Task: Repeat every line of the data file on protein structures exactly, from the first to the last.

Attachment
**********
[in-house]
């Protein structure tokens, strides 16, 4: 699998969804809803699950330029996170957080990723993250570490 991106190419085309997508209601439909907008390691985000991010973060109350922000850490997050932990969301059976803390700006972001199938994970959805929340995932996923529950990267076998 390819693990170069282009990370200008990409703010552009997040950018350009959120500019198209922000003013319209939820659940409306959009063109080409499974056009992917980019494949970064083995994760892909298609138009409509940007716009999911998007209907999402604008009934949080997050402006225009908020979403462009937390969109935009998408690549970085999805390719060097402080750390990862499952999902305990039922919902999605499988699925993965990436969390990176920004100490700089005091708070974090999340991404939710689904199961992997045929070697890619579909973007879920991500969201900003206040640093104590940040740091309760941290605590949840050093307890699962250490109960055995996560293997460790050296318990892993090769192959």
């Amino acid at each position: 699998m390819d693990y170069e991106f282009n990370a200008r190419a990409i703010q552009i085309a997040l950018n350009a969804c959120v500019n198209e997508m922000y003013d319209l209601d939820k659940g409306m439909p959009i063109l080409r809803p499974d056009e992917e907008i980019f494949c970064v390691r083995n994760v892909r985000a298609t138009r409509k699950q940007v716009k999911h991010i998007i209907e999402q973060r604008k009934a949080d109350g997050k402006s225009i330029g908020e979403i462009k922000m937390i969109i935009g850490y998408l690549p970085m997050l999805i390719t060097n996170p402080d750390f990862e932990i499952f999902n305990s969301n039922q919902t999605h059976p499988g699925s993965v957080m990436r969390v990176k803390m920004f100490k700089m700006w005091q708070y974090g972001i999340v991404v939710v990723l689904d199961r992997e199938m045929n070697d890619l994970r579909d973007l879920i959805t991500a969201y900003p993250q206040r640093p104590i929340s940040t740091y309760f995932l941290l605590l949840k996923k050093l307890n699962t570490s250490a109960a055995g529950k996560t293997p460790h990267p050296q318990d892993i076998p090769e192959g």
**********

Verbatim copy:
[in-house]
């Protein structure tokens, strides 16, 4: 699998969804809803699950330029996170957080990723993250570490 991106190419085309997508209601439909907008390691985000991010973060109350922000850490997050932990969301059976803390700006972001199938994970959805929340995932996923529950990267076998 390819693990170069282009990370200008990409703010552009997040950018350009959120500019198209922000003013319209939820659940409306959009063109080409499974056009992917980019494949970064083995994760892909298609138009409509940007716009999911998007209907999402604008009934949080997050402006225009908020979403462009937390969109935009998408690549970085999805390719060097402080750390990862499952999902305990039922919902999605499988699925993965990436969390990176920004100490700089005091708070974090999340991404939710689904199961992997045929070697890619579909973007879920991500969201900003206040640093104590940040740091309760941290605590949840050093307890699962250490109960055995996560293997460790050296318990892993090769192959």
């Amino acid at each position: 699998m390819d693990y170069e991106f282009n990370a200008r190419a990409i703010q552009i085309a997040l950018n350009a969804c959120v500019n198209e997508m922000y003013d319209l209601d939820k659940g409306m439909p959009i063109l080409r809803p499974d056009e992917e907008i980019f494949c970064v390691r083995n994760v892909r985000a298609t138009r409509k699950q940007v716009k999911h991010i998007i209907e999402q973060r604008k009934a949080d109350g997050k402006s225009i330029g908020e979403i462009k922000m937390i969109i935009g850490y998408l690549p970085m997050l999805i390719t060097n996170p402080d750390f990862e932990i499952f999902n305990s969301n039922q919902t999605h059976p499988g699925s993965v957080m990436r969390v990176k803390m920004f100490k700089m700006w005091q708070y974090g972001i999340v991404v939710v990723l689904d199961r992997e199938m045929n070697d890619l994970r579909d973007l879920i959805t991500a969201y900003p993250q206040r640093p104590i929340s940040t740091y309760f995932l941290l605590l949840k996923k050093l307890n699962t570490s250490a109960a055995g529950k996560t293997p460790h990267p050296q318990d892993i076998p090769e192959g």